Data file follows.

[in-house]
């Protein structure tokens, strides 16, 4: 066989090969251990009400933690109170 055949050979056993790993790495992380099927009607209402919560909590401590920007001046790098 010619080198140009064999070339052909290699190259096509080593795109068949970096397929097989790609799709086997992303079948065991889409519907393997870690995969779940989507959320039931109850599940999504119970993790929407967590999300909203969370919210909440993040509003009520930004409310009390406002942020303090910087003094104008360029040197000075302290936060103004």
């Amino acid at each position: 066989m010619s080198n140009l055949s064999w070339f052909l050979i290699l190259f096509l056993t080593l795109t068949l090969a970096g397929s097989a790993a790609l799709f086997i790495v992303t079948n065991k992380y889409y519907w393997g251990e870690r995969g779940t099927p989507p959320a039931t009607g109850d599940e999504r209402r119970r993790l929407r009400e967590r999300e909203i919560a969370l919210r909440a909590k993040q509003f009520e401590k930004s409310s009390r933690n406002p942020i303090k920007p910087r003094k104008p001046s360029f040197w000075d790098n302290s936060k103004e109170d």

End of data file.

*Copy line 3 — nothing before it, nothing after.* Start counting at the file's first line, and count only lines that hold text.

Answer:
């Amino acid at each position: 066989m010619s080198n140009l055949s064999w070339f052909l050979i290699l190259f096509l056993t080593l795109t068949l090969a970096g397929s097989a790993a790609l799709f086997i790495v992303t079948n065991k992380y889409y519907w393997g251990e870690r995969g779940t099927p989507p959320a039931t009607g109850d599940e999504r209402r119970r993790l929407r009400e967590r999300e909203i919560a969370l919210r909440a909590k993040q509003f009520e401590k930004s409310s009390r933690n406002p942020i303090k920007p910087r003094k104008p001046s360029f040197w000075d790098n302290s936060k103004e109170d």